Sunday, May 22, 2005

Last night my starginity was broken...

...when I saw my first-ever Star Wars movie. When we got to the theater downtown, I was immediately struck by how much it felt like being back in high school. Not since my Stuy years had I seen so many nerds in one place. It was really neat. Many, of course, came from the U of C, but some were unaffiliated nerds. Freelance nerds. Yeah. But I'm afraid I just don't get science fiction, and could thus never be as nerdy as all that. So, in Star Wars, (when) do the characters eat and go to the bathroom? If they're in such a futuristic wonderland that everyday, normal things don't happen, then how exactly did Natalie Portman become pregnant? Why, if we're in the future, does everyone dress in pseudo-medieval garb? Is it because the target audiences of science fiction and medieval reenactment societies are one and the same? Relatedly, why do duels (albeit light-beam duels) remain so important in the future, when they've lost their significance long ago? I have a lot of trouble suspending disbelief when so many of the characters (my favorite was Yoda--so fuzzy!) are so silly.


Nick said...


Libby Pearson said...

Hello, long, long ago in a galaxy far, far away. It's our actual medieval people who were immitating their style of dress.

Phoebe Maltz Bovy said...

Ohhh, it's past, not future. I so didn't get that.

0 said...

You should really read Anthony Lane's review in The New Yorker. He makes many of the same points, put in his inimitable style.

Anonymous said...

"But I'm afraid I just don't get science fiction, and could thus never be as nerdy as all that."

The trick with science fiction, much like nerdiness in general, is to pass through the portal of punk into true and profound hipness.

In other words, George Lucas is a dweeb, while the ever nerdier Todd Solondz is cool.

Science fiction is much the same. Godard's Alphaville, Blade Runner, Starship Troopers, and Wong Kar-Wai's 2046 are all examples of science fiction that went through the punk portal and became interesting.

The Lucas movies, on the other hand, don't hold much interest for anybody except for boys before puberty sets in.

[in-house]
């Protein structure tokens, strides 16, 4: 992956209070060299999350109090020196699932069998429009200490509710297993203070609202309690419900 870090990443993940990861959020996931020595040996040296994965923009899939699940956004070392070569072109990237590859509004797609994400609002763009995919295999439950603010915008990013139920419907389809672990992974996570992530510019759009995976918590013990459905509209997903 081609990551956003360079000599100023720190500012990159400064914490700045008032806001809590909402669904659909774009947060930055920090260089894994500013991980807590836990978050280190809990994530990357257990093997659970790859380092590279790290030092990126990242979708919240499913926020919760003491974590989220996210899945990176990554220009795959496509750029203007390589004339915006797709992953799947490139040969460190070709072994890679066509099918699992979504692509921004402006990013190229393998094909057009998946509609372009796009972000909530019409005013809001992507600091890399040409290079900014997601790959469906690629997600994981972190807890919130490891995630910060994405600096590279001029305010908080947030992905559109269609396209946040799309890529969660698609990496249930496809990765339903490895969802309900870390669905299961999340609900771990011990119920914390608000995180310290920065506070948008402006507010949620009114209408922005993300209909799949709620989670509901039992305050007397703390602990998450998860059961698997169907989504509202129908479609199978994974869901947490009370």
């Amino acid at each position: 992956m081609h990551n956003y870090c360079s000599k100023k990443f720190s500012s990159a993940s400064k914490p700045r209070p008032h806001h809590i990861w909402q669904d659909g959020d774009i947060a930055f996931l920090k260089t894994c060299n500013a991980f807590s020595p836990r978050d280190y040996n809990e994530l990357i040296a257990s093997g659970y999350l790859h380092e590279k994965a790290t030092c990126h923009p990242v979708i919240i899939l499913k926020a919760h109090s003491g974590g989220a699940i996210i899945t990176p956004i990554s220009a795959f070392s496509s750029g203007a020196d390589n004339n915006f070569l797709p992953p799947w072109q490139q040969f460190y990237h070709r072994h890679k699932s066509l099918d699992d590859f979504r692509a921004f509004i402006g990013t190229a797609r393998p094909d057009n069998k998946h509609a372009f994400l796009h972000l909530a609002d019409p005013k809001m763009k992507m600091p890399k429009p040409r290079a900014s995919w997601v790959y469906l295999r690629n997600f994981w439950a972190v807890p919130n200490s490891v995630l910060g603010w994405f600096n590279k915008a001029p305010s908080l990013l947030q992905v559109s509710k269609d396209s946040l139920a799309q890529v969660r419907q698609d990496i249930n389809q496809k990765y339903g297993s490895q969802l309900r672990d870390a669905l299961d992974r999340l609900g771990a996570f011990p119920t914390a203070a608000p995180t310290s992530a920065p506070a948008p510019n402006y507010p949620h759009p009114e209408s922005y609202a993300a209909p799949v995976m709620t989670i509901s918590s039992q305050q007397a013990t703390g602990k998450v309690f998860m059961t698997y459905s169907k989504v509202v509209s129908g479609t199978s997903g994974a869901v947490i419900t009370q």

And yes, muppets are quite cool.

Anonymous said...

Wow, someone has a severely limited fantasy life. While I do have fantasies involving artisanal cheese, most of my fantasy life does not revolve around grabbing a bite to eat and going to the bathroom. That is awfully reductionist. There is more to life.

I assume that Natalie Portman got pregnant the same way people got pregnant in Victorian novels. She had sex, but she did it off stage. You should be able to make the necessary inference. Classical productions of Romeo and Juliet do not portray heavy petting.

Alternatively, it involved "the force" somehow, but I'll leave this to the SF pornographers. Light sabers anyone?

Pseudo-medieval? Perhaps you mean just not conventional? This is an artifact of the costume department being told to produce clothing that is "different". I believe Babylon Five, set five centuries in the future, had a rabbi wearing a 20th century men's suit, in gray, as traditional religious dress. Not every costume designer is this imaginative.

I assume that science fiction stories use duels for the same reasons that so many modern cop shows and gritty, "realistic" thrillers do. Duels work well in the framework of story telling and dramatic structure. It's that old protagonist-antagonist thing. It seems to have somehow survived existentialism. Proles are suckers for conflict.

I always found Clint Eastwood rather silly in those Dirty Harry movies, so I can understand your problem with Yoda. My guess is that Lucas was trying to cast against type with Yoda. Rather than a Yoda of fearsome mien, he chose a cute little critter who could be fearsome in action. Cute does not mean helpless. A bunny can savage a housecat.

I hope you find some of these answers helpful. Fantasy is a highly subjective thing. For example, heterosexual men tend to fantasize about having sex with women while heterosexual women tend to fantasize about having sex with men.

Clearly, science fiction is not for everyone. however it does have some advantages: "There’s a certain kind of faith that you get from reading science fiction. It often starts with something like, 'Botar hit the Ella button, and Gima appeared at sunset.' And you’re like, I have no idea what they’re talking about. But I know that I will. And that serves you very well when you go on to read French philosophy."

- John Patrick Shanley from his interview in New York Magazine

Phoebe Maltz Bovy said...

Rabbis traditionally wear gray suits? Huh. But my complaint about Portman's pregnancy was that the simple sex-then-baby trajectory seems far too banal for the food-and-toilet-free Star Wars universe.